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CES Shows Resolve as 2009 Sales Forecast Dims

8 Jan, 2009 By: Erik Gruenwedel

LAS VEGAS — Despite a projected bounce in consumer spending in the weeks leading up to the digital TV transition Feb. 17, the Consumer Electronics Association (CEA) Jan. 8 said it expects 2009 industry sales to fall 0.6% to $171 billion, the first announced decline in recent memory.

The trade group said the CE industry actually grew 5.4% to $172 billion in 2008 despite the economic downturn, which it said largely affected just the fourth quarter.

The primary revenue driver continues to be digital TV displays, representing 15% of total industry shipment dollars. As the digital transition nears, unit shipments of digital TVs will approach 35 million in 2009, an increase of about 6% over 2008 shipments. LCD displays remain the top choice among consumers, representing 77% of total digital TV units, according to the CEA. 

The CEA said that with increased content, upgraded products and lower prices, Blu-ray Disc revenue (hardware and software) is projected to surpass $1.2 billion in 2009.

The forecast, delivered by Gary Shapiro, president and CEO of the CEA, prior to the opening day keynote of the 2009 International Consumer Electronics Show by Howard Stringer, chairman and CEO of Sony Corp., appeared to mirror gloomy economic projections released Jan. 7 by the federal government.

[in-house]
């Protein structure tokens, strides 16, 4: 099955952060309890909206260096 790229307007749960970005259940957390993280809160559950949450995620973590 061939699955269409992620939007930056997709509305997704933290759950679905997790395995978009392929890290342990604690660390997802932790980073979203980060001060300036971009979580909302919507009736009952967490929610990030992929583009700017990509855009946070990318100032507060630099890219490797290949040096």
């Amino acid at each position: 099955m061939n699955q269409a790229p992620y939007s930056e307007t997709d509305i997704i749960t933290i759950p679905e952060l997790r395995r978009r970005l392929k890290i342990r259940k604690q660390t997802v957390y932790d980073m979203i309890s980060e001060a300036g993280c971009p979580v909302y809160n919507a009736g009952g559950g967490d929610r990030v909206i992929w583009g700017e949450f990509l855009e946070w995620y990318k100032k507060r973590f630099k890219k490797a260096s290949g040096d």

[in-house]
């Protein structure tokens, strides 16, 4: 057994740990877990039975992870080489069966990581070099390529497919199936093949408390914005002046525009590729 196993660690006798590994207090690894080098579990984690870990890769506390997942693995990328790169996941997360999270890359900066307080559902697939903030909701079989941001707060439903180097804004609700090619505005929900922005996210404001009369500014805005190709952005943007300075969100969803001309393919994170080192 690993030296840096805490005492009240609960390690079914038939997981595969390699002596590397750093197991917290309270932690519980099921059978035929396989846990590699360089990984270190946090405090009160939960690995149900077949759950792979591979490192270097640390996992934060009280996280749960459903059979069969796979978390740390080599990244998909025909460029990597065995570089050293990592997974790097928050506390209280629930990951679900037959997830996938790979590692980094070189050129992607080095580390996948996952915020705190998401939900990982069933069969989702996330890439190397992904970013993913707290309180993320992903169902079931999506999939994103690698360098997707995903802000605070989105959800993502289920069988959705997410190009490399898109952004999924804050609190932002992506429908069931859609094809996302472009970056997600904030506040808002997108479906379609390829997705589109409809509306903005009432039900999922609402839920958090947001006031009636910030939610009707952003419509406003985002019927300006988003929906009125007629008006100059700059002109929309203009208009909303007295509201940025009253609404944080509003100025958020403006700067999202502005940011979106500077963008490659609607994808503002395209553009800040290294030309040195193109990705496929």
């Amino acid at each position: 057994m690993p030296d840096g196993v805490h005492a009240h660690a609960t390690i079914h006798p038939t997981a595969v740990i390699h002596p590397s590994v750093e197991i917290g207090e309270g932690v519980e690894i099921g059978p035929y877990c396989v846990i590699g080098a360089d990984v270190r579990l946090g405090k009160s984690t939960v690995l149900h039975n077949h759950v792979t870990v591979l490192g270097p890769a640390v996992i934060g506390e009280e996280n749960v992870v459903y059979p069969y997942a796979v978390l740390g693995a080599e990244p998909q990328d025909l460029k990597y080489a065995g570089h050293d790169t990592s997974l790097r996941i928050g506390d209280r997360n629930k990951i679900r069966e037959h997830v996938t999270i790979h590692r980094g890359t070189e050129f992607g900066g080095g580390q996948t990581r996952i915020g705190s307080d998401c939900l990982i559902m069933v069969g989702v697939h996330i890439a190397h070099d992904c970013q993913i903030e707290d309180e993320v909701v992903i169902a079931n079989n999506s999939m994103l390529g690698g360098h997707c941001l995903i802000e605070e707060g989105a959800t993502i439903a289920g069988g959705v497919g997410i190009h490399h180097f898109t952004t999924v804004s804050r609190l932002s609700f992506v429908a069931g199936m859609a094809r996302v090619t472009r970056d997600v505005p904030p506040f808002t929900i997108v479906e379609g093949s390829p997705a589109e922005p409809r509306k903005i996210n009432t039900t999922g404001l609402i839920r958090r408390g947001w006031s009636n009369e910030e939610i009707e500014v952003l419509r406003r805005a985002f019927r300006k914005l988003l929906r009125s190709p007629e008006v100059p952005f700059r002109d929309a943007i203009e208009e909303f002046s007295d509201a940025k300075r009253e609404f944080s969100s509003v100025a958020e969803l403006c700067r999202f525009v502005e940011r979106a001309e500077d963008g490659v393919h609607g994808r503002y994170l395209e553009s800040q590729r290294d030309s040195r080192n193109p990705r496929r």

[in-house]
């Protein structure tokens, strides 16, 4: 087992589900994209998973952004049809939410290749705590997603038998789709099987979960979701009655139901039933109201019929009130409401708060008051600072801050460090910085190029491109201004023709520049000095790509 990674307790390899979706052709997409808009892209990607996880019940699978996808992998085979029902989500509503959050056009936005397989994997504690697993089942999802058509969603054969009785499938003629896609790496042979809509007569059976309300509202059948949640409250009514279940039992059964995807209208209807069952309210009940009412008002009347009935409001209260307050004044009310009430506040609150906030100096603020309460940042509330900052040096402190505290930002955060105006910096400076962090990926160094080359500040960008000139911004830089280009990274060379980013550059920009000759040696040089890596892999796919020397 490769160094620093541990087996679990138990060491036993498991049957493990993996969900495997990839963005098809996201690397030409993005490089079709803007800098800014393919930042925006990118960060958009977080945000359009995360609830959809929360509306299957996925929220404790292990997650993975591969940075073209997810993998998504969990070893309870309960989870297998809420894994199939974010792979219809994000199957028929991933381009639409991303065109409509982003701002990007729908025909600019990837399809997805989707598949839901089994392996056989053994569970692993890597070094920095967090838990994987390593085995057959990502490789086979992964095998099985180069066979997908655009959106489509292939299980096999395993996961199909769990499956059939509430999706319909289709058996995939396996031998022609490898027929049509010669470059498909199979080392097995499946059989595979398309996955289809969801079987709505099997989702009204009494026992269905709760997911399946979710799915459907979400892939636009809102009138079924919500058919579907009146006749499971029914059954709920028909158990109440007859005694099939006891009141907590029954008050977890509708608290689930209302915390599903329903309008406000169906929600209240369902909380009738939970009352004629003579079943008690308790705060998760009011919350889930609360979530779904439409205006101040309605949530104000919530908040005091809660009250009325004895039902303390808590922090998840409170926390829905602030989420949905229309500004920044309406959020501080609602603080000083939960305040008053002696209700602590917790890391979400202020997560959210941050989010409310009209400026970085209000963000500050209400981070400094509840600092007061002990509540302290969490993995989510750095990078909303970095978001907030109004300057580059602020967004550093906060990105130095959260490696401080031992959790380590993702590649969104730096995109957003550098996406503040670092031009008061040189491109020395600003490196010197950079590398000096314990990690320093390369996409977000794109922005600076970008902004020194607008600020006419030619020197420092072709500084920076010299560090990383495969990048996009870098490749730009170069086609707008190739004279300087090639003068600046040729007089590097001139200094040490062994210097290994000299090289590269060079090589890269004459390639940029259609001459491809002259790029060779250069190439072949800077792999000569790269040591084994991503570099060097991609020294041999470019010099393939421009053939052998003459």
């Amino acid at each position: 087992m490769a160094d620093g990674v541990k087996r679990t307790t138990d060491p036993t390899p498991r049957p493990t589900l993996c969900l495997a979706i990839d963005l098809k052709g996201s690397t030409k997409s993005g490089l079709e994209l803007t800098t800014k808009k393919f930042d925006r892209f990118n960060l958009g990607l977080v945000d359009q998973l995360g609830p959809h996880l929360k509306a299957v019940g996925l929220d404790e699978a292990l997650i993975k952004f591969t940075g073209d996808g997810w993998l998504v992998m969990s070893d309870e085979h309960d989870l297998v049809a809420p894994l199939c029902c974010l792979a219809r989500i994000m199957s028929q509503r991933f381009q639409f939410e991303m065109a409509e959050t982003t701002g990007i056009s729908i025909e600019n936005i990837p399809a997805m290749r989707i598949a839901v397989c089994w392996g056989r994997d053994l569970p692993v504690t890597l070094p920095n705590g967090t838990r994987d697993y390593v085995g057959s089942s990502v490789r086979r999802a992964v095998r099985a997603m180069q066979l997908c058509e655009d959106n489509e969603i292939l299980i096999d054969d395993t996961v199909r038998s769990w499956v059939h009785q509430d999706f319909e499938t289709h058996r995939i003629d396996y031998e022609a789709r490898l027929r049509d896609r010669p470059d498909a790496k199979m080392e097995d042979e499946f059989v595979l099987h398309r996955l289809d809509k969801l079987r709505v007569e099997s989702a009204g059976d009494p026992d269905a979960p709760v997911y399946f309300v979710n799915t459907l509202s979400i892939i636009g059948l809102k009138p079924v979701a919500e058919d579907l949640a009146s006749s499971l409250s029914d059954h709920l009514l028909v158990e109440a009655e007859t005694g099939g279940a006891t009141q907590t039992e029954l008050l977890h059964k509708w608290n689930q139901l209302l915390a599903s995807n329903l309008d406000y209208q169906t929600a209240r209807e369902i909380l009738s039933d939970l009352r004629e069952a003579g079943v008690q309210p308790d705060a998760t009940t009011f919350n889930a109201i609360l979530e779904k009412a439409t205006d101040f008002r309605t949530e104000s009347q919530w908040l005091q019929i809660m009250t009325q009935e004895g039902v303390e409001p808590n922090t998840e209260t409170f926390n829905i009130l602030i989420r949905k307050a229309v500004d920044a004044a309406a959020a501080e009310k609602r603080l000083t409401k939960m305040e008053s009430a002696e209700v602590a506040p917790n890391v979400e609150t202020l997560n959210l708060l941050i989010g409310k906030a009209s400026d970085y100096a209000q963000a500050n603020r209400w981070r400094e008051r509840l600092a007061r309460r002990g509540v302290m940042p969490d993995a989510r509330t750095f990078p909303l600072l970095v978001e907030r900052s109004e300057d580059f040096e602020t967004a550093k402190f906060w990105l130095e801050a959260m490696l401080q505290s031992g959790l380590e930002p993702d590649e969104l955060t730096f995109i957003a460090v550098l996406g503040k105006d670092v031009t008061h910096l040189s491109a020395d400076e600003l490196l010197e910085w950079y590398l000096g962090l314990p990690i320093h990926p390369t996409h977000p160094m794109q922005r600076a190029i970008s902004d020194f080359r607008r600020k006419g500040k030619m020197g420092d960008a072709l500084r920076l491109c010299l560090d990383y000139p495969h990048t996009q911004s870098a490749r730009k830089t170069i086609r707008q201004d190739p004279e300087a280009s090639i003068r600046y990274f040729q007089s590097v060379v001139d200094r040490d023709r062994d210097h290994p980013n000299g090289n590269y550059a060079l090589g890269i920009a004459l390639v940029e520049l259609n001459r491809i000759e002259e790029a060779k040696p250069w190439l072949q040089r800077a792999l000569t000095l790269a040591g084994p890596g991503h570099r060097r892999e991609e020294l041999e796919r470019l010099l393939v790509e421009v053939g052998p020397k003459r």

The Congressional Budget Office said the nation’s economy was expected to shrink 2.2% this year, with unemployment figures topping 9% by 2010, the worst since 1982. With consumers worried about jobs and falling home values, upgrading to a Blu-ray home theater system might be put on hold.

“The CE industry is resilient but not immune from the business cycle,” Shapiro said.

Shapiro said the economic recession underscored the need within the industry to innovate, including creating products that were environmentally friendly and more energy efficient. He said 89% of consumers want their next TV to be energy efficient.

After being introduced by Tom Hanks, who plugged his May movie Angels & Demons from Sony Pictures and lampooned Stringer for driving a Bentley years ago while making documentaries, the CEO said in addition to promoting green products, CE manufacturers needed to focus on enhanced, multifunctional and open-format devices to entice budget conscience consumers.

Stringer cited the development of Blu-ray and connected wireless technology as prime examples of CE ingenuity during tough economic times.

“By 2011, 90% of Sony products will be wireless and interactive with each other,” Stringer said.

He said there were 10 million Blu-ray enabled devices in the United States last year, in addition to 28 million BD movies sold, four times the amount sold at the end of 2007.

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